Prunes are mistreated. We don’t treat other dried fruits with nearly the same kind of blatant disrespect. OK, their high fiber content might make you poop, but since when was this a bad thing? It’s time to embrace the dried plum for what it is: an enjoyable treat that’s packing nutrients and sweetness in a single bite. Not convinced? I dare you to pop a few in the freezer and then tell me what you think. Besides, it’s hot as hell outside and you need more cold snacks.
I used to be a prune hater, too (honestly, it might be the juice that’s the problem), but I was converted after I had a cold, chewy one from the freezer. It was in college and I had a roommate with Celiac disease, and she had many gluten-free snack choices. When she reached behind the ice cubes and pulled a bag of prunes out, my face must have read “ewwww” because she defended them immediately saying, “They don’t taste like prunes when they’re frozen.” College is for experimentation, so I tried one.
Frozen prunes are incredible. They’re sweet, almost syrupy, and despite being in the freezer, they don’t become solid. Do they taste like prunes? Yes, because they are prunes. Somewhere we got lost, wrongfully thinking that dried plums taste bad. Prunes have a noticeable skin, like all fruit, but on the inside they’re softer with pronounced sweetness, and they are very juicy. Biting through a skin into something kind of mushy can be off-putting. Freezing solves this problem by firming up the flesh inside to be the same texture as the skin, removing the contrasting textural weirdness completely, and making the whole thing chew like a gummy candy. Fruits that are dried to this state retain roughly 20%-30% of their moisture, so they only freeze semi-solid whether you leave them in the freezer for an hour or two weeks.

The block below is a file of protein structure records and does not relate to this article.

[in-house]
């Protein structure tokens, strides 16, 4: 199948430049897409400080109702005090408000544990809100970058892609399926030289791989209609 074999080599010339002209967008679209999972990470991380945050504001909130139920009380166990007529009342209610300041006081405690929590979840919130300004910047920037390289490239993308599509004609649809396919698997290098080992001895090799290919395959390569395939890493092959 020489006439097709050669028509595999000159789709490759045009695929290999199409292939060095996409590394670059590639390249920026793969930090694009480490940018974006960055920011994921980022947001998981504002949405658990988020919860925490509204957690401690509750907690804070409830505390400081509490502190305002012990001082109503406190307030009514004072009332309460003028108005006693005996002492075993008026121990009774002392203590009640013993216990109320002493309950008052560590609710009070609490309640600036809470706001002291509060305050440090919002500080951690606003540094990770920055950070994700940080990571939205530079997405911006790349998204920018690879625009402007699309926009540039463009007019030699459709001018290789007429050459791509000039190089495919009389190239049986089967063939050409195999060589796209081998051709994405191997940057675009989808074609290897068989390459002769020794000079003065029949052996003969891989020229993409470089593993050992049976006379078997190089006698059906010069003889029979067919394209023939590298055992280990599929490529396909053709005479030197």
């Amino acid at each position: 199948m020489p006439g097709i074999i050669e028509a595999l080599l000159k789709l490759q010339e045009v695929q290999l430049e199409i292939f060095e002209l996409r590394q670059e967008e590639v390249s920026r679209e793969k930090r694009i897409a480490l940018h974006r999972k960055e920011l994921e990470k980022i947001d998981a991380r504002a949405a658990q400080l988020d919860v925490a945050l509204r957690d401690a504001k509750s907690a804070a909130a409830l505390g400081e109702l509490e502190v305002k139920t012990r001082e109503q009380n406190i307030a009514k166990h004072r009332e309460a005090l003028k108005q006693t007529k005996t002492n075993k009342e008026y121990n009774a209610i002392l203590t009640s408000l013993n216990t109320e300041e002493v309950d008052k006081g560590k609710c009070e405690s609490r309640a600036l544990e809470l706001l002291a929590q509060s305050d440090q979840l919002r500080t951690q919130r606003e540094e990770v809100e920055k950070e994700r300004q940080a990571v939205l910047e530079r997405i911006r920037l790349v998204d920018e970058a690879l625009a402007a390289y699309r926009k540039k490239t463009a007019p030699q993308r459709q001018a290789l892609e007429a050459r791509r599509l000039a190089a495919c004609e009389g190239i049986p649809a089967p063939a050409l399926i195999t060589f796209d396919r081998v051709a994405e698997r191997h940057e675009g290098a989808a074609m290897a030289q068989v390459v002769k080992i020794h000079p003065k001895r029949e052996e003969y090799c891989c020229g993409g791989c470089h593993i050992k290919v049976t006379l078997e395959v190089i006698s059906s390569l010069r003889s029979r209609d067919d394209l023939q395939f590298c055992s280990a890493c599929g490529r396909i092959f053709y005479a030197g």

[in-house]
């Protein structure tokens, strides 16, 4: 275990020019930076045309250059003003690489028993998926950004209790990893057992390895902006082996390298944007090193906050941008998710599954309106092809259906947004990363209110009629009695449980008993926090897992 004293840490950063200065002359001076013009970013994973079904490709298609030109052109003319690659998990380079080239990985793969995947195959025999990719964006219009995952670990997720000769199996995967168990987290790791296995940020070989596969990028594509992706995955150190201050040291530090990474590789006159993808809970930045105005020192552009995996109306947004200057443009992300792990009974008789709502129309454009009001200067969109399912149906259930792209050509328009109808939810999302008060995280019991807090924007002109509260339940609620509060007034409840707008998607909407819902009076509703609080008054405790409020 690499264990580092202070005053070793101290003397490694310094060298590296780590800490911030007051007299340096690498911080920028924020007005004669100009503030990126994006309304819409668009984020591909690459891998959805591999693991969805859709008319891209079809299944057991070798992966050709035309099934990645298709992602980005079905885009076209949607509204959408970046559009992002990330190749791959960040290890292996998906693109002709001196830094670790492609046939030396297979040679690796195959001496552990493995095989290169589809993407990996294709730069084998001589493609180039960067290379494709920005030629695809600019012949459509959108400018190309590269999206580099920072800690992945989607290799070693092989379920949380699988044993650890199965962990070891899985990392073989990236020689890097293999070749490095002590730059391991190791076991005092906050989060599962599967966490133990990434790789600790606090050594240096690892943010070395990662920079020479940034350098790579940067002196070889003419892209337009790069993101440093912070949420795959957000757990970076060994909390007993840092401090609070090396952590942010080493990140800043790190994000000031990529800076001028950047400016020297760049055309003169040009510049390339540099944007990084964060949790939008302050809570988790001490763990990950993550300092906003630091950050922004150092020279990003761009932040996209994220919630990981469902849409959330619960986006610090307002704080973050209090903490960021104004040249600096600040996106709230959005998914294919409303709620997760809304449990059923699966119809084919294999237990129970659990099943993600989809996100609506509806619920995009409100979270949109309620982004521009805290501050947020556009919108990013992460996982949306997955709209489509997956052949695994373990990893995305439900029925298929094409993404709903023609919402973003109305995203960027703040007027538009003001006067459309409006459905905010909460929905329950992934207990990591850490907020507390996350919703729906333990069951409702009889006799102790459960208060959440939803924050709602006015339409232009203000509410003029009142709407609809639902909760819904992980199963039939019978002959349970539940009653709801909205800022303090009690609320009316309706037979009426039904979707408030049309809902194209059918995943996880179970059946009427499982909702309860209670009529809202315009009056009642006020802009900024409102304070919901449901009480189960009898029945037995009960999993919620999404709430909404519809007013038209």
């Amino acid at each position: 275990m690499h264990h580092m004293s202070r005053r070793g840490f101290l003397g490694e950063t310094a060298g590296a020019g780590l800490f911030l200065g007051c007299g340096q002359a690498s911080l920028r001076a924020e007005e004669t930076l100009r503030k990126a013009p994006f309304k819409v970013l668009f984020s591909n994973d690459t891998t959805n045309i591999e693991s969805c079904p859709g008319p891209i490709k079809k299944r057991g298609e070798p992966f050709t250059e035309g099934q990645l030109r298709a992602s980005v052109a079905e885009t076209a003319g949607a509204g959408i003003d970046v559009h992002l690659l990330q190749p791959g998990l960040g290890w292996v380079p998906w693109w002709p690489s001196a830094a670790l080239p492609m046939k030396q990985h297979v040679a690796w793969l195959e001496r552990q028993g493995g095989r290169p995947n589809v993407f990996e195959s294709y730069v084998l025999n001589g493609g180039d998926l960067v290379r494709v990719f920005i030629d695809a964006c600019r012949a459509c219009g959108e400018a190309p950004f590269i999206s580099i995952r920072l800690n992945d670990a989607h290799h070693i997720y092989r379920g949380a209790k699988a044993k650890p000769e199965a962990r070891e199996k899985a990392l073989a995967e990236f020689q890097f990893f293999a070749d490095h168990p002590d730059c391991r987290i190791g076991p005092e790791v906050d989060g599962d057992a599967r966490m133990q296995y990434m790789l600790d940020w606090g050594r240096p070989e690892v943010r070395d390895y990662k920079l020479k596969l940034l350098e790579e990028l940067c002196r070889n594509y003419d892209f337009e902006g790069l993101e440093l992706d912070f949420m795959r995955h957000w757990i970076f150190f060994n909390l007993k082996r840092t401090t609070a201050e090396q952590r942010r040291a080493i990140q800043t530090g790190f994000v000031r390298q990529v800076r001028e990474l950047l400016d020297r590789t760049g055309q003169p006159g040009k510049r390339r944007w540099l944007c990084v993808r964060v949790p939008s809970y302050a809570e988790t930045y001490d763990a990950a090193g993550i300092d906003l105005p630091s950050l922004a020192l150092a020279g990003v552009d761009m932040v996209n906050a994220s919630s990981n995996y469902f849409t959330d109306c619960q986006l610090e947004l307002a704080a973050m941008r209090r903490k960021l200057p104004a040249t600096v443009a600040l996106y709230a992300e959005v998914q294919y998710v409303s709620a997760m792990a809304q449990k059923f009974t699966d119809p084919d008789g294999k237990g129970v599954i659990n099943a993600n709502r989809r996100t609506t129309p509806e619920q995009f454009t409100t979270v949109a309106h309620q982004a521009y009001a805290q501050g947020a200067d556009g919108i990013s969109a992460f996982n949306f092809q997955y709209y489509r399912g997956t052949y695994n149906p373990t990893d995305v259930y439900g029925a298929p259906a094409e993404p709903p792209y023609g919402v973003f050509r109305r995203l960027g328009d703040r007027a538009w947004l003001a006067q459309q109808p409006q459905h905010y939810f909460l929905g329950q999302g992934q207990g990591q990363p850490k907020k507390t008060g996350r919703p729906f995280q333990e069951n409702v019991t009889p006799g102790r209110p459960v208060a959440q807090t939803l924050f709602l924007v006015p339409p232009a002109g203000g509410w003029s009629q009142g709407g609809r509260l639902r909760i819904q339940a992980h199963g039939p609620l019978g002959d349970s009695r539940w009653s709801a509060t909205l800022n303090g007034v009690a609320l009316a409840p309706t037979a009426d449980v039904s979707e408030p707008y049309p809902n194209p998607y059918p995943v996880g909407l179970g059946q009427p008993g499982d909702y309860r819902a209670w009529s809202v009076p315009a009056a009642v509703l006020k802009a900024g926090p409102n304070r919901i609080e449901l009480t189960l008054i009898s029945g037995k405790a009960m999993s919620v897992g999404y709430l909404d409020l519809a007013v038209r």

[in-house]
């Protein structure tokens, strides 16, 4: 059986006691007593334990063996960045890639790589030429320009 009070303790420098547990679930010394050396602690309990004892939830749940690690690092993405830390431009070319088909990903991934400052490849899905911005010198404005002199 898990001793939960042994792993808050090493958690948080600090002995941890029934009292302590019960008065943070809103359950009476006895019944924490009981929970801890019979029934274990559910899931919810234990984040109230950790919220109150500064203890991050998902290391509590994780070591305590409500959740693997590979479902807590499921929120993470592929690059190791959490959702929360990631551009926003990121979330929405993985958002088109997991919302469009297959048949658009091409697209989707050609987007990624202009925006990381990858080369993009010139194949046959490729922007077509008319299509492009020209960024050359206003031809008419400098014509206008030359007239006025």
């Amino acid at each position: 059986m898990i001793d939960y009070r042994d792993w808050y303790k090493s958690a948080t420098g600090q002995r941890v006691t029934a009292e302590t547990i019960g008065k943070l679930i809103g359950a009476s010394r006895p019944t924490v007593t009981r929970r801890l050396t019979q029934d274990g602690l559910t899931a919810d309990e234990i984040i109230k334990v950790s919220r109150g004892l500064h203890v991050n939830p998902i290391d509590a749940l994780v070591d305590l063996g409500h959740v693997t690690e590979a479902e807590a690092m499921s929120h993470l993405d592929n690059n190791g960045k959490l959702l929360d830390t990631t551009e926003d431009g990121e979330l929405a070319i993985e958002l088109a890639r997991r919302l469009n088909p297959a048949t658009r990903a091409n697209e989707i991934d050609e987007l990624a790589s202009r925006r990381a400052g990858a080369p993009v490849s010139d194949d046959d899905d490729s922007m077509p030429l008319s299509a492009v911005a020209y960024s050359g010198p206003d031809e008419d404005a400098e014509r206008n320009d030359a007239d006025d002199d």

To make yourself a tasty, cold, naturally gluten-free snack, simply buy a package of dried plums and put the entire package in the freezer for at least two hours. I occasionally like to change up the flavor with Sunsweet Ones “Essences.” Right now I have the berry essence flavor, which is only listed in the ingredients as a natural flavor, but I’m also partial to the cherry essence. (I do take issue with how much unnecessary plastic this packaging uses, so I normally get a 16-ounce container of the store brand.)
If I can’t convince you to branch out with prunes, you could do this with any dried fruit of a similar moisture content. Try this approach with dried apricots, cherries, dates, or peaches, and get excellent results. After all, it’s summer, and when going outside feels like walking into a hair dryer on high heat, all the food you put in your body should be delightfully cold.
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